US Davis Journal of Juvenile Law and Policy, Forthcoming
89 Pages Posted: 24 Aug 2010 Last revised: 12 Apr 2011
Date Written: August 23, 2010
For over eighty years, social scientists have known that poor language skills are closely associated with the constellation of emotional and behavioral disturbances routinely seen in juvenile and criminal court. These include conduct disorder, academic deficits, social incompetence, impulsivity, and even aggression. As we might expect, researchers have also found that language impairments are present at a high rate within juvenile and adult correctional institutions. So far however, the law has barely acknowledged even the existence of this body of social science, let alone its significance for the administration of justice, rehabilitation, and public safety. This article is an attempt to bring this phenomenon to light. It examines why widespread language deficits among so many juvenile and adult defendants should be a matter of great concern for the juvenile and criminal justice systems, and perhaps more importantly, what we can do about it.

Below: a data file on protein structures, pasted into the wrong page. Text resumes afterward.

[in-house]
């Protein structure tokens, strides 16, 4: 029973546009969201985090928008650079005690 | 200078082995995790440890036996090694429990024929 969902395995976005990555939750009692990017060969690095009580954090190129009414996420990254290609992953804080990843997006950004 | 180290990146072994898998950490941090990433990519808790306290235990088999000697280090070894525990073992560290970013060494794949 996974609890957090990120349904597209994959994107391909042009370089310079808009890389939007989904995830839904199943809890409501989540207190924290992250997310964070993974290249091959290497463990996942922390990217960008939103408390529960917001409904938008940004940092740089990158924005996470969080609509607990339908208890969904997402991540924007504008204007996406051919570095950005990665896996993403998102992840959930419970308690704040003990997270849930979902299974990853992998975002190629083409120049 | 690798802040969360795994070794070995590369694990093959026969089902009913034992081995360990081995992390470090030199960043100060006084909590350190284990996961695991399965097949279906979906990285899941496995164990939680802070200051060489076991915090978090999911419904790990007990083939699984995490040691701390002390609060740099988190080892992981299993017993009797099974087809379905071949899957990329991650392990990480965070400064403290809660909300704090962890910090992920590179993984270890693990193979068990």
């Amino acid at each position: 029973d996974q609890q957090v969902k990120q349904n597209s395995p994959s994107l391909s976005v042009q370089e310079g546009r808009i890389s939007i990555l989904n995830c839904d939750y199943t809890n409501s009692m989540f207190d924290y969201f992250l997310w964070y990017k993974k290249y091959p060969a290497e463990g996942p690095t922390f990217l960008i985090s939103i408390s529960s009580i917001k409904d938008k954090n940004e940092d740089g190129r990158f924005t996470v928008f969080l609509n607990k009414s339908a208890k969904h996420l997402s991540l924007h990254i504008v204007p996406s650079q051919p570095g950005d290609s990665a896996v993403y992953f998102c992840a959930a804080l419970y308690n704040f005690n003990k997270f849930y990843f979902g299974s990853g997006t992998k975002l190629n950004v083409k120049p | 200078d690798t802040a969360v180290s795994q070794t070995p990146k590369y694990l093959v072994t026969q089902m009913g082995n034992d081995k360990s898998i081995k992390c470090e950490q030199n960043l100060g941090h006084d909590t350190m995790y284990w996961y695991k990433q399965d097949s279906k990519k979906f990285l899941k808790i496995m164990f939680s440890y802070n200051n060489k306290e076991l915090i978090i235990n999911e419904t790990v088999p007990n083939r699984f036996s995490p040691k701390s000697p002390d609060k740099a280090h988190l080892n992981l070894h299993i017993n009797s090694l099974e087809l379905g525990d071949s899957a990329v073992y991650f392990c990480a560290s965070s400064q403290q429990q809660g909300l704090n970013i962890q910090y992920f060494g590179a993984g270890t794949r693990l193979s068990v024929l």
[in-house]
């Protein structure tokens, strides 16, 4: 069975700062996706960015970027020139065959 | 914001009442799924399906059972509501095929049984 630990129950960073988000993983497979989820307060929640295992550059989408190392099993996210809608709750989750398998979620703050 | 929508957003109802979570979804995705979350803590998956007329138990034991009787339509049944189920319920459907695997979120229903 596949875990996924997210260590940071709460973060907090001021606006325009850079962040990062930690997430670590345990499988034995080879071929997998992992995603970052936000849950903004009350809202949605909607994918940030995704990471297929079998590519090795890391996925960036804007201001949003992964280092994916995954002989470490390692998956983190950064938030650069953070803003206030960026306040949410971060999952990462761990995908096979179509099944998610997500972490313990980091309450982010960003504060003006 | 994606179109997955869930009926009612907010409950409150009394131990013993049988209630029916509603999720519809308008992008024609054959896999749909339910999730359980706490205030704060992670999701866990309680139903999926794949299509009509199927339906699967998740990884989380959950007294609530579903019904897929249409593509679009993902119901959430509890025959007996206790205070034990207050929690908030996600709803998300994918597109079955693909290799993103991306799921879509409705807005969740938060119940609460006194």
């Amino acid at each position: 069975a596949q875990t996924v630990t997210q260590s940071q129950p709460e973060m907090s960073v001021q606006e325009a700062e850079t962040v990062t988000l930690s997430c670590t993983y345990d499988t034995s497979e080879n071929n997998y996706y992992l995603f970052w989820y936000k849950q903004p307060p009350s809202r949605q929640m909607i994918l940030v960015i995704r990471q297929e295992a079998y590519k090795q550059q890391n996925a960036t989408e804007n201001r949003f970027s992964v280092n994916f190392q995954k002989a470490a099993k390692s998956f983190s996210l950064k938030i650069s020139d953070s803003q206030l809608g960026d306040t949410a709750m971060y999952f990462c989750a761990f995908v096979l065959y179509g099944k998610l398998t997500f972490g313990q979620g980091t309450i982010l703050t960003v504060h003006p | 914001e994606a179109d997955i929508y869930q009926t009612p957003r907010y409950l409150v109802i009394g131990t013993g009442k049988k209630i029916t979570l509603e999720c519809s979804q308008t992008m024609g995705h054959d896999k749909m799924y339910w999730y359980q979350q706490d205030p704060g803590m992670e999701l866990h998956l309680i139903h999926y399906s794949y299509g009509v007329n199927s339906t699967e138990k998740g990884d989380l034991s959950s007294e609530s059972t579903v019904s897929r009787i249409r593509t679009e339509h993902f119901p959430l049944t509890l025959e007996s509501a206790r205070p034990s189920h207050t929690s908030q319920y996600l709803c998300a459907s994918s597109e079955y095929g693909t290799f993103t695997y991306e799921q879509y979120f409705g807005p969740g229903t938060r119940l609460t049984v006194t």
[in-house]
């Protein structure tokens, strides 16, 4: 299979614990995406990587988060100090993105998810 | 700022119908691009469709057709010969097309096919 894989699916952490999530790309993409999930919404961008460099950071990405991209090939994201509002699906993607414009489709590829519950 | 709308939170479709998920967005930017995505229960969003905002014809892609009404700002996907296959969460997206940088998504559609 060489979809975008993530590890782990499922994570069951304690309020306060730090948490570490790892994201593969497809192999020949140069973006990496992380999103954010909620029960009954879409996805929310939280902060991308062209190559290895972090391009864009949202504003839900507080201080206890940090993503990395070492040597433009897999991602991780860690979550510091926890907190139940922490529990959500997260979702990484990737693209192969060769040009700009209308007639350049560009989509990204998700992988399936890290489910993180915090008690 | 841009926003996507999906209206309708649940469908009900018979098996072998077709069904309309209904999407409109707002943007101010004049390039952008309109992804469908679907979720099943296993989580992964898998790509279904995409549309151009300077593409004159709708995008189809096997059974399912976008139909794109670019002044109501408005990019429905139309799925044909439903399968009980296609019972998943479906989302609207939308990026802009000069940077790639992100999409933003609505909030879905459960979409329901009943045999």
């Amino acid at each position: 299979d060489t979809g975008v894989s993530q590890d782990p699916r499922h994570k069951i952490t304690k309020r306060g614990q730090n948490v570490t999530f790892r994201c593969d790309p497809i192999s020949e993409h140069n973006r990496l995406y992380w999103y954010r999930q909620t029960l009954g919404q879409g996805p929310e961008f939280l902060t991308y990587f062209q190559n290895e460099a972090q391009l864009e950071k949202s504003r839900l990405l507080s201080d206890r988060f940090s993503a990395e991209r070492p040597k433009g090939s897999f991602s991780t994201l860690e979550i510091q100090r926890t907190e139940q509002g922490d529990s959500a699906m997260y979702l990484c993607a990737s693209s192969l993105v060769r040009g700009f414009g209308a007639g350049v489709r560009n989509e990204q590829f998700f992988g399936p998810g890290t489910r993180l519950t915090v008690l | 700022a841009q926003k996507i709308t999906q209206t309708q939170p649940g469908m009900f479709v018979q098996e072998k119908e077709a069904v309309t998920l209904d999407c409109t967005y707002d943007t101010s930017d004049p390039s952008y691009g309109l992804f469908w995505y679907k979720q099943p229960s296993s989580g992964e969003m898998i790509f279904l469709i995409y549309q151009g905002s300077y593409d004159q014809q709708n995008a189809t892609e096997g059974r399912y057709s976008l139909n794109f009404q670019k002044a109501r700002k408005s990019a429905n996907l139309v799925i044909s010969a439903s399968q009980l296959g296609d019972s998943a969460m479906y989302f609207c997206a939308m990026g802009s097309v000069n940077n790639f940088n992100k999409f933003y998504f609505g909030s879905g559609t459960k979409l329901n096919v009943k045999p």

Keywords: Language, Behavior, Juvenile Law, Criminal Law, Criminal Law & Procedure
Suggested Citation: Suggested Citation
LaVigne, Michele and Van Rybroek, Gregory, Breakdown in the Language Zone: The Prevalence of Language Impairments among Juvenile and Adult Offenders and Why it Matters (August 23, 2010). US Davis Journal of Juvenile Law and Policy, Forthcoming; University of Wisconsin Legal Studies Research Paper No. 1127. Available at SSRN: https://ssrn.com/abstract=1663805